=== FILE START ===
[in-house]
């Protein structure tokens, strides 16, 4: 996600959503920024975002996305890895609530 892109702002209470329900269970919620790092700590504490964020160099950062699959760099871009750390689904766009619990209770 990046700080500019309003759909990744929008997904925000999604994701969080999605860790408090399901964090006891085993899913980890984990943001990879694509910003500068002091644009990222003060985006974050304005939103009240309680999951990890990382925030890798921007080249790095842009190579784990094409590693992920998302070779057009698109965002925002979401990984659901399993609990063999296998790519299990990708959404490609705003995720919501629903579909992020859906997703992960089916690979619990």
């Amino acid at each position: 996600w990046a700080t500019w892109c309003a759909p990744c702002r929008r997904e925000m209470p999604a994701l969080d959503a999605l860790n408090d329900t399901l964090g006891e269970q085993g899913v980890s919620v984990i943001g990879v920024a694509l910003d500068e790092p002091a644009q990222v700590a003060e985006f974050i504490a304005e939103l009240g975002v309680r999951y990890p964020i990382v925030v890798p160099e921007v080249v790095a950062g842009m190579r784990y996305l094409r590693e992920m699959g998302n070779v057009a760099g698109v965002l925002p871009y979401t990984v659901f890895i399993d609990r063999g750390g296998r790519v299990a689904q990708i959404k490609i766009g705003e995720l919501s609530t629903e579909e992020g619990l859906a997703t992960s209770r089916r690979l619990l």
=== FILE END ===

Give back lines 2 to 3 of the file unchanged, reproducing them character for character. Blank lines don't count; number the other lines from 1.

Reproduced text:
């Protein structure tokens, strides 16, 4: 996600959503920024975002996305890895609530 892109702002209470329900269970919620790092700590504490964020160099950062699959760099871009750390689904766009619990209770 990046700080500019309003759909990744929008997904925000999604994701969080999605860790408090399901964090006891085993899913980890984990943001990879694509910003500068002091644009990222003060985006974050304005939103009240309680999951990890990382925030890798921007080249790095842009190579784990094409590693992920998302070779057009698109965002925002979401990984659901399993609990063999296998790519299990990708959404490609705003995720919501629903579909992020859906997703992960089916690979619990």
């Amino acid at each position: 996600w990046a700080t500019w892109c309003a759909p990744c702002r929008r997904e925000m209470p999604a994701l969080d959503a999605l860790n408090d329900t399901l964090g006891e269970q085993g899913v980890s919620v984990i943001g990879v920024a694509l910003d500068e790092p002091a644009q990222v700590a003060e985006f974050i504490a304005e939103l009240g975002v309680r999951y990890p964020i990382v925030v890798p160099e921007v080249v790095a950062g842009m190579r784990y996305l094409r590693e992920m699959g998302n070779v057009a760099g698109v965002l925002p871009y979401t990984v659901f890895i399993d609990r063999g750390g296998r790519v299990a689904q990708i959404k490609i766009g705003e995720l919501s609530t629903e579909e992020g619990l859906a997703t992960s209770r089916r690979l619990l």